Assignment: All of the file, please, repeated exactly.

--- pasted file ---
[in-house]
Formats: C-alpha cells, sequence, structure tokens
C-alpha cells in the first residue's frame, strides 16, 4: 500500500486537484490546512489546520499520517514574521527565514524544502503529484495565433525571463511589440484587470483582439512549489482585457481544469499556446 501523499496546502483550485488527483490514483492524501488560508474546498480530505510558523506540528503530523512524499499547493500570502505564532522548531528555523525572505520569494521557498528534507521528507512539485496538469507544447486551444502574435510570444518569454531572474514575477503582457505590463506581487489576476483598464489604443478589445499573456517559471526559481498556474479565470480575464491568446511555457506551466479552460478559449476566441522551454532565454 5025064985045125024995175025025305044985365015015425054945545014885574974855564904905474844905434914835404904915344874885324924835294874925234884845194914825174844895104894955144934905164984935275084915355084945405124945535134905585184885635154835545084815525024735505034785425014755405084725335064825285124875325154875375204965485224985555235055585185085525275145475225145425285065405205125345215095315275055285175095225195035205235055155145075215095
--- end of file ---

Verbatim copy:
[in-house]
Formats: C-alpha cells, sequence, structure tokens
C-alpha cells in the first residue's frame, strides 16, 4: 500500500486537484490546512489546520499520517514574521527565514524544502503529484495565433525571463511589440484587470483582439512549489482585457481544469499556446 501523499496546502483550485488527483490514483492524501488560508474546498480530505510558523506540528503530523512524499499547493500570502505564532522548531528555523525572505520569494521557498528534507521528507512539485496538469507544447486551444502574435510570444518569454531572474514575477503582457505590463506581487489576476483598464489604443478589445499573456517559471526559481498556474479565470480575464491568446511555457506551466479552460478559449476566441522551454532565454 5025064985045125024995175025025305044985365015015425054945545014885574974855564904905474844905434914835404904915344874885324924835294874925234884845194914825174844895104894955144934905164984935275084915355084945405124945535134905585184885635154835545084815525024735505034785425014755405084725335064825285124875325154875375204965485224985555235055585185085525275145475225145425285065405205125345215095315275055285175095225195035205235055155145075215095